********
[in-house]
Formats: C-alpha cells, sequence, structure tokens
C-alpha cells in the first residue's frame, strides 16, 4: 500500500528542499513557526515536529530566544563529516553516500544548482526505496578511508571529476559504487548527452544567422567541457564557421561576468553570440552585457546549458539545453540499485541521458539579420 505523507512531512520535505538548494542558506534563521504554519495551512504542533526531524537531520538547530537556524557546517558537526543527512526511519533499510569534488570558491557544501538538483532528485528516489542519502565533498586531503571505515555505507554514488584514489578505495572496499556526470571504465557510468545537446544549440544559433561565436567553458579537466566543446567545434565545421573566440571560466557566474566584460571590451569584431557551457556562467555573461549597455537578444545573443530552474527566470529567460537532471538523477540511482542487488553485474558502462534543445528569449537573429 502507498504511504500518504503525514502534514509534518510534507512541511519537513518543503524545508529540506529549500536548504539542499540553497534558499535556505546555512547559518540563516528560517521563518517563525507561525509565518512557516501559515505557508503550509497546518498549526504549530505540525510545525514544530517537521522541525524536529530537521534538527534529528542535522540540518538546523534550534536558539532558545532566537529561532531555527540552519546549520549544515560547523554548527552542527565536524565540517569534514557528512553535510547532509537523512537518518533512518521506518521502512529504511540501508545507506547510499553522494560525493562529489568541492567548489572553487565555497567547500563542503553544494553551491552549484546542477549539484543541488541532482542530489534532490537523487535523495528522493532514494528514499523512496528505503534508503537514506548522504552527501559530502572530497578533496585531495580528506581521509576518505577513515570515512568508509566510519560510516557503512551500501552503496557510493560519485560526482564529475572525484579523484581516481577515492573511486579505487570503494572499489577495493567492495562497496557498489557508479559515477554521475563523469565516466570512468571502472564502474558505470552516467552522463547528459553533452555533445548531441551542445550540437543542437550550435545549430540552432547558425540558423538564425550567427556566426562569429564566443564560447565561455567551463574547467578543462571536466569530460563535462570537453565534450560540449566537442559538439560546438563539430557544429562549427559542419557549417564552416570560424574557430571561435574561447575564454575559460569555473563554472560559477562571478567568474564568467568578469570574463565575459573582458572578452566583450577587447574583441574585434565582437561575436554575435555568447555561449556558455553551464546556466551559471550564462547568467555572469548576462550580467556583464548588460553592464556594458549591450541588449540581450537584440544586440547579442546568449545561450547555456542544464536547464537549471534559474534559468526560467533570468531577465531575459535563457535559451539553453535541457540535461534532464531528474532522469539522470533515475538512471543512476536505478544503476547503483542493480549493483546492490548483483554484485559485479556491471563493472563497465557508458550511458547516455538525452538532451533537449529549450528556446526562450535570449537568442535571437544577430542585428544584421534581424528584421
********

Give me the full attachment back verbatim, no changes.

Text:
[in-house]
Formats: C-alpha cells, sequence, structure tokens
C-alpha cells in the first residue's frame, strides 16, 4: 500500500528542499513557526515536529530566544563529516553516500544548482526505496578511508571529476559504487548527452544567422567541457564557421561576468553570440552585457546549458539545453540499485541521458539579420 505523507512531512520535505538548494542558506534563521504554519495551512504542533526531524537531520538547530537556524557546517558537526543527512526511519533499510569534488570558491557544501538538483532528485528516489542519502565533498586531503571505515555505507554514488584514489578505495572496499556526470571504465557510468545537446544549440544559433561565436567553458579537466566543446567545434565545421573566440571560466557566474566584460571590451569584431557551457556562467555573461549597455537578444545573443530552474527566470529567460537532471538523477540511482542487488553485474558502462534543445528569449537573429 502507498504511504500518504503525514502534514509534518510534507512541511519537513518543503524545508529540506529549500536548504539542499540553497534558499535556505546555512547559518540563516528560517521563518517563525507561525509565518512557516501559515505557508503550509497546518498549526504549530505540525510545525514544530517537521522541525524536529530537521534538527534529528542535522540540518538546523534550534536558539532558545532566537529561532531555527540552519546549520549544515560547523554548527552542527565536524565540517569534514557528512553535510547532509537523512537518518533512518521506518521502512529504511540501508545507506547510499553522494560525493562529489568541492567548489572553487565555497567547500563542503553544494553551491552549484546542477549539484543541488541532482542530489534532490537523487535523495528522493532514494528514499523512496528505503534508503537514506548522504552527501559530502572530497578533496585531495580528506581521509576518505577513515570515512568508509566510519560510516557503512551500501552503496557510493560519485560526482564529475572525484579523484581516481577515492573511486579505487570503494572499489577495493567492495562497496557498489557508479559515477554521475563523469565516466570512468571502472564502474558505470552516467552522463547528459553533452555533445548531441551542445550540437543542437550550435545549430540552432547558425540558423538564425550567427556566426562569429564566443564560447565561455567551463574547467578543462571536466569530460563535462570537453565534450560540449566537442559538439560546438563539430557544429562549427559542419557549417564552416570560424574557430571561435574561447575564454575559460569555473563554472560559477562571478567568474564568467568578469570574463565575459573582458572578452566583450577587447574583441574585434565582437561575436554575435555568447555561449556558455553551464546556466551559471550564462547568467555572469548576462550580467556583464548588460553592464556594458549591450541588449540581450537584440544586440547579442546568449545561450547555456542544464536547464537549471534559474534559468526560467533570468531577465531575459535563457535559451539553453535541457540535461534532464531528474532522469539522470533515475538512471543512476536505478544503476547503483542493480549493483546492490548483483554484485559485479556491471563493472563497465557508458550511458547516455538525452538532451533537449529549450528556446526562450535570449537568442535571437544577430542585428544584421534581424528584421